In short, the addition-amount controller includes the program (storage amount determination means) for determining whether or not the NH3 storage amount of the SCR catalyst 13 at that time is larger than the allowable level (e.g., a predetermined amount). The satisfaction requirement of the execution condition of the storage control mode may include the determination that the NH3 storage amount of the SCR catalyst 13 is not larger than the allowable level. Alternatively, the addition-amount controller may include the program (limit storage determination means) for determining whether or not NH3 can be stored on the SCR catalyst 13 at that time. The satisfaction requirement of the execution condition of the storage control mode may include the determination that the NH3 can be stored. Any one or both of these programs can be used to more suitably perform the storage of NH3 as described above.

The NOx amount in the exhaust gas can be determined not only by estimation from the engine operating state, but also, for example, by the actually measured value (sensor output) by an NOx sensor or the like. Furthermore, for example, the NOx amount in the exhaust gas can be estimated based on the state of the exhaust gas (e.g., exhaust gas temperature detected by the exhaust gas temperature sensor or the like) or components (for example, an oxygen concentration detected by an oxygen concentration sensor or the like).

The kind of the exhaust gas generating source to be purified or the system structure can be arbitrarily changed according to the used conditions or the like.

For example, when the exhaust gas from the engine for a vehicle is an object to be purified, the invention can be applied not only to a compression ignition diesel engine, but also a spark ignition gasoline engine or the like. Since the compression ignition engine, such as the diesel engine, has the low exhaust gas temperature as compared to that in the spark ignition engine, the invention is effectively applied to the compression ignition engine, thereby enhancing the purification capacity when the catalyst temperature is low. The invention can also be applied to a rotary engine or the like other than a reciprocating engine. Furthermore, the invention can also be applied to purification of exhaust gas from sources other than the vehicle, that is, for example, purification of exhaust gas from an electric power plant, various factories, or the like.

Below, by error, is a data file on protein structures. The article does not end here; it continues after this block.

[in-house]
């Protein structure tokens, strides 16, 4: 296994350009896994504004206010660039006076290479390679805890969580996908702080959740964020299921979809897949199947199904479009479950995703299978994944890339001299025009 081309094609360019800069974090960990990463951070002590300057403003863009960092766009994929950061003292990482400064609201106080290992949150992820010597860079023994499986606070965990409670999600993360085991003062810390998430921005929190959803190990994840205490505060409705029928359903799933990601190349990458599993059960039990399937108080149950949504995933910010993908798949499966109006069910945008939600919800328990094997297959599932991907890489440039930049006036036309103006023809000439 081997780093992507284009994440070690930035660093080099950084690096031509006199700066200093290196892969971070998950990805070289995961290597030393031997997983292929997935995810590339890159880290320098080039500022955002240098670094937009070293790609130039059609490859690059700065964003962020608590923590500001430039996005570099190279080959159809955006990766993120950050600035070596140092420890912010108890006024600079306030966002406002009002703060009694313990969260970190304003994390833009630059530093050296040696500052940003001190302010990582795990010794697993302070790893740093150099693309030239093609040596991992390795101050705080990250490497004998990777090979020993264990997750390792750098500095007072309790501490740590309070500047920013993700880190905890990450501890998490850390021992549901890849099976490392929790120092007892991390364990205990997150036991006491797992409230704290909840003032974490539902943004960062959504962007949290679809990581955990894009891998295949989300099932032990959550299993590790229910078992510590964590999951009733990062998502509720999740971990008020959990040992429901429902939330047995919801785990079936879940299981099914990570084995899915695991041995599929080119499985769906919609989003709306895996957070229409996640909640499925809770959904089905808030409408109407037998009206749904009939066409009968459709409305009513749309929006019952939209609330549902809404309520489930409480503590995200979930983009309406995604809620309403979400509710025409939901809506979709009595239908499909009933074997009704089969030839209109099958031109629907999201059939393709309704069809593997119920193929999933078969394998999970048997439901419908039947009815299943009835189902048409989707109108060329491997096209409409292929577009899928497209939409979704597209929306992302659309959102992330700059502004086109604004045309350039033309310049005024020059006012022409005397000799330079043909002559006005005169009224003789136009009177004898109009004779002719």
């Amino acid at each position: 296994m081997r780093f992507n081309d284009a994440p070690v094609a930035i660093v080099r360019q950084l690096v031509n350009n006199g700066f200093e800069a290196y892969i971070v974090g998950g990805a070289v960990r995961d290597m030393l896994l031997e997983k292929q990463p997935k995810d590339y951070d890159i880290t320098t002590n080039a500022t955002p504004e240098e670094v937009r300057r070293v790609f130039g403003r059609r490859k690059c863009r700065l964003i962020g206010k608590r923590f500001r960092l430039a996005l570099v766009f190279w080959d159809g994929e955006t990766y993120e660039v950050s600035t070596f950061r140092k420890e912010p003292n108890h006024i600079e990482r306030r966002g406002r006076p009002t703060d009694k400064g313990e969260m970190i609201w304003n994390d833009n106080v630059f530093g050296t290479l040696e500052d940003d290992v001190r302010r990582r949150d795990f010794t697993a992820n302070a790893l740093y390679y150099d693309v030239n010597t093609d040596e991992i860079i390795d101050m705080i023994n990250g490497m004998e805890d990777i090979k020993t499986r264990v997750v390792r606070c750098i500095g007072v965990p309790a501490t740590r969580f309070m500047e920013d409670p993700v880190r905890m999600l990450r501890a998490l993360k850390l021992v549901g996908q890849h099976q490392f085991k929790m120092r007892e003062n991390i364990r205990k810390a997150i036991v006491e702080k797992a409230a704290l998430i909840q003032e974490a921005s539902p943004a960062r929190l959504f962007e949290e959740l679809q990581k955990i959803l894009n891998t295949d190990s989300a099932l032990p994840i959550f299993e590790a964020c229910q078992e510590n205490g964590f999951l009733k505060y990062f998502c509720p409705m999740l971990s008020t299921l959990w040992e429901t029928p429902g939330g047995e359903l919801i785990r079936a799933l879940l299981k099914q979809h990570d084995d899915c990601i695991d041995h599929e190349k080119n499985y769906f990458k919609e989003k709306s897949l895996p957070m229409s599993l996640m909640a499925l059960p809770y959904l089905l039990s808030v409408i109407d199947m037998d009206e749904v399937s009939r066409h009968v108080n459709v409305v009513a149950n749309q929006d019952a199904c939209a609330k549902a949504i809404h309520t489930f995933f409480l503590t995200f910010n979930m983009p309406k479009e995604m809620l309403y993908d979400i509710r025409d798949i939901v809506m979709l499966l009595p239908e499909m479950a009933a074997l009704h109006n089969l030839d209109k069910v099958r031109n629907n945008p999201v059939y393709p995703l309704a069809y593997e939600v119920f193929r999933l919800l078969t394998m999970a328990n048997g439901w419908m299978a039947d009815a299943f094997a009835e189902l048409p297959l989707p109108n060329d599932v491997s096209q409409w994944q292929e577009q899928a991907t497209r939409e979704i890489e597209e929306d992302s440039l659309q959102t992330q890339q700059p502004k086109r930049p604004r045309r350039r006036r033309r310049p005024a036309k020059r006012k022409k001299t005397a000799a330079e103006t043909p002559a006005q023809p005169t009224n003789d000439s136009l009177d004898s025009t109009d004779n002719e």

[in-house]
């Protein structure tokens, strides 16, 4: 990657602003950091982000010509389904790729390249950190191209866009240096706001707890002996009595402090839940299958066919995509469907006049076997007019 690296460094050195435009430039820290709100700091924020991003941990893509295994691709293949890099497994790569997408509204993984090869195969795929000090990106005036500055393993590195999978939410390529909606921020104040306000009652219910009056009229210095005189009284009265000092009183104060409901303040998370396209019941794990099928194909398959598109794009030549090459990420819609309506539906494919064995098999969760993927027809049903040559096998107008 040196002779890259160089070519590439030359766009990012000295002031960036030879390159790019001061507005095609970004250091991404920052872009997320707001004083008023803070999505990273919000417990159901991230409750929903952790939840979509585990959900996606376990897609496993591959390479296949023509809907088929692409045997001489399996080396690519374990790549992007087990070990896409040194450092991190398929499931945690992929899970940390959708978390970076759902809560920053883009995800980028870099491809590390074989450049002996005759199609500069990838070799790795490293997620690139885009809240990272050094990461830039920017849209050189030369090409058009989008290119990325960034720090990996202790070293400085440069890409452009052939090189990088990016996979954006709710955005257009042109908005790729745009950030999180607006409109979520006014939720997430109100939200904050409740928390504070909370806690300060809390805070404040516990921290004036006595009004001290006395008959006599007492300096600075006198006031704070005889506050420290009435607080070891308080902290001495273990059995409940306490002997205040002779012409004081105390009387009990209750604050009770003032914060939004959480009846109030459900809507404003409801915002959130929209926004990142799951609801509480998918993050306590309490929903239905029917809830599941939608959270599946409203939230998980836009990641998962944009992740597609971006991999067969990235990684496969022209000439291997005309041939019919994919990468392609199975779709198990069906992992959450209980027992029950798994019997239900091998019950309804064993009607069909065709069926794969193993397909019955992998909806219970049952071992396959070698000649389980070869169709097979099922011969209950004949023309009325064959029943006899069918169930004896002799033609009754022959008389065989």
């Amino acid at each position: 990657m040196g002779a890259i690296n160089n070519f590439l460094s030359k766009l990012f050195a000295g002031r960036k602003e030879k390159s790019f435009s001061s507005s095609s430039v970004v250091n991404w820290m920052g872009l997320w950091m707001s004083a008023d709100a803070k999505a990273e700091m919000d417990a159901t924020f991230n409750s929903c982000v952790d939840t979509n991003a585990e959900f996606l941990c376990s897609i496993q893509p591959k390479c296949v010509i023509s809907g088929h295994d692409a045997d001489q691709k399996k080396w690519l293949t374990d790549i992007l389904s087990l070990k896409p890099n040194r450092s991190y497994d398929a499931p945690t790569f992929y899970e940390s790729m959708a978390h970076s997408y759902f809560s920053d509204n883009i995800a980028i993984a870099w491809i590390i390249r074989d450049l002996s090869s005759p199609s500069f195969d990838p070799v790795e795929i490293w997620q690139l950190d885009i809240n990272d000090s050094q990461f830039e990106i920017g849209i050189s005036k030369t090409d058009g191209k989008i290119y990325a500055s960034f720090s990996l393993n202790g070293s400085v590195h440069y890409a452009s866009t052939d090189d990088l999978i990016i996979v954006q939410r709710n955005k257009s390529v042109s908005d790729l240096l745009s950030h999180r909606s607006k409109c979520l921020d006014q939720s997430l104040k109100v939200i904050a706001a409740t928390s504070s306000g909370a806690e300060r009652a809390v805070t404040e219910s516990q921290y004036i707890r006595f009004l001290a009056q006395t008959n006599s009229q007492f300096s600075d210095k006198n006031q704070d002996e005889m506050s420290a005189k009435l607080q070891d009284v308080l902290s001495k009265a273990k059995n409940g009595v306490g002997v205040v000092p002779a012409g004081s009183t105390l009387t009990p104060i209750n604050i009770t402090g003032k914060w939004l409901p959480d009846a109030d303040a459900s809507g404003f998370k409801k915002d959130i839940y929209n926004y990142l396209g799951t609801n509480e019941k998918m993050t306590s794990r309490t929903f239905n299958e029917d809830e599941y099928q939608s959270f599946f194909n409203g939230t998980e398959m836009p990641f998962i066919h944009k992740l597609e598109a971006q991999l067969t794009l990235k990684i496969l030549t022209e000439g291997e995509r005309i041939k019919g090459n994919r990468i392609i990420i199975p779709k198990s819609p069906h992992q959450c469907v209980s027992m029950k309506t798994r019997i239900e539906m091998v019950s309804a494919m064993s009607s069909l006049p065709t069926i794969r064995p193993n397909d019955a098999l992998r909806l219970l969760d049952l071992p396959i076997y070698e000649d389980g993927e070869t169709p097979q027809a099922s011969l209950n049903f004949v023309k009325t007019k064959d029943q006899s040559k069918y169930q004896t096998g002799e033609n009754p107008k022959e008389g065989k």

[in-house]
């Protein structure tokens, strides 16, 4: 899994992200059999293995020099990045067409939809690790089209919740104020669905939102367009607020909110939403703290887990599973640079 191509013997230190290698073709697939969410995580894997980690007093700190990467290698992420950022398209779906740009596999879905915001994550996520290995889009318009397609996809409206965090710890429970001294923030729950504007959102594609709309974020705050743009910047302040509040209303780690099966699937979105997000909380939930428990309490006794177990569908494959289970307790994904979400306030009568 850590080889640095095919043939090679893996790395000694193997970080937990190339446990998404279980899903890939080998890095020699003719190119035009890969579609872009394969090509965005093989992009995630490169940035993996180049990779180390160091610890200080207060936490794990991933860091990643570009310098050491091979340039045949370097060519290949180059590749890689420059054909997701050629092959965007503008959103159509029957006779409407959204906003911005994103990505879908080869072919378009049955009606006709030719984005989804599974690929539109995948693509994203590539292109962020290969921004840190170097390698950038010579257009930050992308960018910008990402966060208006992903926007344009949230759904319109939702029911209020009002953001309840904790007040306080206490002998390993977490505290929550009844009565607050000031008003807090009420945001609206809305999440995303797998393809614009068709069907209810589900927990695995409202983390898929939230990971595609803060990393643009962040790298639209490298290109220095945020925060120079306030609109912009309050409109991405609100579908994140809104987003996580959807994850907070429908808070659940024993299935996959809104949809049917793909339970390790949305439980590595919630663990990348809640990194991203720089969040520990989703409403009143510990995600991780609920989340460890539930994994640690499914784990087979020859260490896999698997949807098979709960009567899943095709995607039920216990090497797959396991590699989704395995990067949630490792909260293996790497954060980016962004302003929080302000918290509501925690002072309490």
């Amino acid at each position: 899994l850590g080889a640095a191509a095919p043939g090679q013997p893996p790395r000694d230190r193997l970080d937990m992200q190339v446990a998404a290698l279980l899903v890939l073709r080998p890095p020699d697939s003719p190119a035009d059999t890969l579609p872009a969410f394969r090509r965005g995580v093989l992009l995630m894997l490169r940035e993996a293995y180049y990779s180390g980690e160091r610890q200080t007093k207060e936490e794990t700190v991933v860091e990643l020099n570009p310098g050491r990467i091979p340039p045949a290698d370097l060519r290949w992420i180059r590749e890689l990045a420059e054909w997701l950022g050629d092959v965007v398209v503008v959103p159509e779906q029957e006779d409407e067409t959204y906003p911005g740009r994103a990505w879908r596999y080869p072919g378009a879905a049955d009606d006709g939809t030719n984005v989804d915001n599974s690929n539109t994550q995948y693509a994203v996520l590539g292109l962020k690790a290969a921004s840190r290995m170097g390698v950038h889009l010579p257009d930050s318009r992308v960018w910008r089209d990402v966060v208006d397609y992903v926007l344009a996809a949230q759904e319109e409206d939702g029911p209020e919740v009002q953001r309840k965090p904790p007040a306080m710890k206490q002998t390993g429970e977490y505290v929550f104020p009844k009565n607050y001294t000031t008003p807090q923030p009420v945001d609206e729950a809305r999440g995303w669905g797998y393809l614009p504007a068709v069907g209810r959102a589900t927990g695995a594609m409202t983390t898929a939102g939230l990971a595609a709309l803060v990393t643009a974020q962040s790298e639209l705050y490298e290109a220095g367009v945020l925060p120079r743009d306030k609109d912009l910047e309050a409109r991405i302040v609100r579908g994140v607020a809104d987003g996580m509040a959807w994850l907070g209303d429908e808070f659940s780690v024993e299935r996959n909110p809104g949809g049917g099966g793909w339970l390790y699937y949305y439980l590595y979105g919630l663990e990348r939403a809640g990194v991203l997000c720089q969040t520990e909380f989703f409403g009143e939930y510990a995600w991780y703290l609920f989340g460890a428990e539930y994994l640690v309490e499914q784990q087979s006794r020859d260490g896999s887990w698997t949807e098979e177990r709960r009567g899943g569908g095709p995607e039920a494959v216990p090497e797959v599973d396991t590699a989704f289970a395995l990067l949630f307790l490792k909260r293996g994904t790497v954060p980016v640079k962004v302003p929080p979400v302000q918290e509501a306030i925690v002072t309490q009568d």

On the other hand, the system structure may be changed in the following way. For example, as shown in FIG. 1, the additive (urea water) is added to the exhaust gas on the upstream side with respect to the catalyst 13 to deliver the additive to the catalyst 13 by the exhaust gas flow, but the invention is not limited thereto. Alternatively, the additive may be directly added (for example, injected) to the catalyst itself. For example, when the amount of emission of NH3 is sufficiently decreased in the structure shown in FIG. 1, the NH3 catalyst 15 can be omitted from the structure.

When various modifications are made to the structures in the above embodiments, the details of various processes (programs) described above are preferably changed to the respective optimal forms according to the actual structure if necessary.

Actually, the main demand for the invention comes from the urea-SCR (selective reduction) system. The invention, however, can also be used for other applications as long as the exhaust gas is purified on a catalyst using the same purifying agent (NH3) for purifying the same specific component of interest.

In the above-described and modified examples, various types of software (programs) are supposed to be used, but hardware, such as a dedicated circuit, may be used to achieve the same function.

Such changes and modifications are to be understood as being within the scope of the present invention as defined by the appended claims.